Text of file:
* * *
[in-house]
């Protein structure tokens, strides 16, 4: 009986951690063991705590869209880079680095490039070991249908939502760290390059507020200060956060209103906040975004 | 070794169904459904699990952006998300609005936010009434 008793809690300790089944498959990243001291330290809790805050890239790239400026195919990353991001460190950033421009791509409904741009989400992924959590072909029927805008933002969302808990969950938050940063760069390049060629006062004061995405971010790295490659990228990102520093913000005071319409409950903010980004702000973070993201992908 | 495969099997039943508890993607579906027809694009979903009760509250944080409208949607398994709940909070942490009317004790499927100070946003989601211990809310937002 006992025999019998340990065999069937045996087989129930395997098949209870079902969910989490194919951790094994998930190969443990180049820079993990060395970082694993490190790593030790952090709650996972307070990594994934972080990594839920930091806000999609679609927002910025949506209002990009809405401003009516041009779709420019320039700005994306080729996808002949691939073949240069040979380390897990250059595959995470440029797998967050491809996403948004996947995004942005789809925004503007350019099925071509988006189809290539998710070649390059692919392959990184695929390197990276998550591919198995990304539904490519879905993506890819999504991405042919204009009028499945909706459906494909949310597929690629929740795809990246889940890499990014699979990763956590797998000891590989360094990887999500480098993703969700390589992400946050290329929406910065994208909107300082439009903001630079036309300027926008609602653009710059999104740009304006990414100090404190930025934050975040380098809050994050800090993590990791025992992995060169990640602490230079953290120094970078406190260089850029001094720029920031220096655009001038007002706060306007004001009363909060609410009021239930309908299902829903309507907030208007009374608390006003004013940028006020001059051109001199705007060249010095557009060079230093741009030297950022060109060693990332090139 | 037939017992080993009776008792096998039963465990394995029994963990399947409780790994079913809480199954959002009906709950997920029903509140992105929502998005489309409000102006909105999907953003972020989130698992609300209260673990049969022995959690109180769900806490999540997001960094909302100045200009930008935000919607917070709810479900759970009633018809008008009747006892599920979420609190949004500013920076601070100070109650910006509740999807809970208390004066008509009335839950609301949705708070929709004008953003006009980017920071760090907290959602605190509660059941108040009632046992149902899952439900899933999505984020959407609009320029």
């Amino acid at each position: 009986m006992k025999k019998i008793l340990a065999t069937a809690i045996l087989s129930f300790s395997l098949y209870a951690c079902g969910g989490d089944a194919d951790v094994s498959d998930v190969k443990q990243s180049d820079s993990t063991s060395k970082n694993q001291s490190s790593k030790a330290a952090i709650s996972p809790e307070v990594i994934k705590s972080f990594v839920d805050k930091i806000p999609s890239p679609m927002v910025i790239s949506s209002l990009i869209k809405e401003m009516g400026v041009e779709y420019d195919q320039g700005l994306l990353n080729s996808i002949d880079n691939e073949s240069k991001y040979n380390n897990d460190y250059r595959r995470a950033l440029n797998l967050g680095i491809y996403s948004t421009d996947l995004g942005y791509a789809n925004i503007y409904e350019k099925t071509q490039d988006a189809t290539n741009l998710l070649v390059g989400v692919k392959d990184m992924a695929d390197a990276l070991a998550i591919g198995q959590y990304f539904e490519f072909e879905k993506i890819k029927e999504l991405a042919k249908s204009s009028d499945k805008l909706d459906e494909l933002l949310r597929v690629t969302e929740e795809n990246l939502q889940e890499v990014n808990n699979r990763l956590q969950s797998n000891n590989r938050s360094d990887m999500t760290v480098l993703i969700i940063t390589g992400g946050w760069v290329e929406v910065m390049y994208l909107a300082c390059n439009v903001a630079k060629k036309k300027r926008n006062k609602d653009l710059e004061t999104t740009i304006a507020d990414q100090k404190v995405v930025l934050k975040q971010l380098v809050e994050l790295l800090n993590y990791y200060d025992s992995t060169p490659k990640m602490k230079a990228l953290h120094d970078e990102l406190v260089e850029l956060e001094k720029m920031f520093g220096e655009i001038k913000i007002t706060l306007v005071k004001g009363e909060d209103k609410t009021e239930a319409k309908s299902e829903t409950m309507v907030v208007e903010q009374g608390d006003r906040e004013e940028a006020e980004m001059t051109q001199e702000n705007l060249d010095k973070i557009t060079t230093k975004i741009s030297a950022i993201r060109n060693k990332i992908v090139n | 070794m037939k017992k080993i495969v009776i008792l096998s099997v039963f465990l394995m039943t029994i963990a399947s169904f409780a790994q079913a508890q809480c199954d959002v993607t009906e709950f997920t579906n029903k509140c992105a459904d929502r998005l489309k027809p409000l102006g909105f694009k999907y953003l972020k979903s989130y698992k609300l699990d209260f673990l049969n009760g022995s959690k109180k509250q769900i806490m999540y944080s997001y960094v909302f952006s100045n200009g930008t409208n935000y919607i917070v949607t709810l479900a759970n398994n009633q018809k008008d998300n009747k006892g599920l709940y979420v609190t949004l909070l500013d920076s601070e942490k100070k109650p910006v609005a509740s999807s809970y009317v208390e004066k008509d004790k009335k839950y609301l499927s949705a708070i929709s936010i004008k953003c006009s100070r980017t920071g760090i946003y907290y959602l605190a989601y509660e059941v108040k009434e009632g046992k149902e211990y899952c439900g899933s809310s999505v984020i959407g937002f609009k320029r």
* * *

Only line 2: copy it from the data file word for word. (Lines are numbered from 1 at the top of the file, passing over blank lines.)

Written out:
């Protein structure tokens, strides 16, 4: 009986951690063991705590869209880079680095490039070991249908939502760290390059507020200060956060209103906040975004 | 070794169904459904699990952006998300609005936010009434 008793809690300790089944498959990243001291330290809790805050890239790239400026195919990353991001460190950033421009791509409904741009989400992924959590072909029927805008933002969302808990969950938050940063760069390049060629006062004061995405971010790295490659990228990102520093913000005071319409409950903010980004702000973070993201992908 | 495969099997039943508890993607579906027809694009979903009760509250944080409208949607398994709940909070942490009317004790499927100070946003989601211990809310937002 006992025999019998340990065999069937045996087989129930395997098949209870079902969910989490194919951790094994998930190969443990180049820079993990060395970082694993490190790593030790952090709650996972307070990594994934972080990594839920930091806000999609679609927002910025949506209002990009809405401003009516041009779709420019320039700005994306080729996808002949691939073949240069040979380390897990250059595959995470440029797998967050491809996403948004996947995004942005789809925004503007350019099925071509988006189809290539998710070649390059692919392959990184695929390197990276998550591919198995990304539904490519879905993506890819999504991405042919204009009028499945909706459906494909949310597929690629929740795809990246889940890499990014699979990763956590797998000891590989360094990887999500480098993703969700390589992400946050290329929406910065994208909107300082439009903001630079036309300027926008609602653009710059999104740009304006990414100090404190930025934050975040380098809050994050800090993590990791025992992995060169990640602490230079953290120094970078406190260089850029001094720029920031220096655009001038007002706060306007004001009363909060609410009021239930309908299902829903309507907030208007009374608390006003004013940028006020001059051109001199705007060249010095557009060079230093741009030297950022060109060693990332090139 | 037939017992080993009776008792096998039963465990394995029994963990399947409780790994079913809480199954959002009906709950997920029903509140992105929502998005489309409000102006909105999907953003972020989130698992609300209260673990049969022995959690109180769900806490999540997001960094909302100045200009930008935000919607917070709810479900759970009633018809008008009747006892599920979420609190949004500013920076601070100070109650910006509740999807809970208390004066008509009335839950609301949705708070929709004008953003006009980017920071760090907290959602605190509660059941108040009632046992149902899952439900899933999505984020959407609009320029």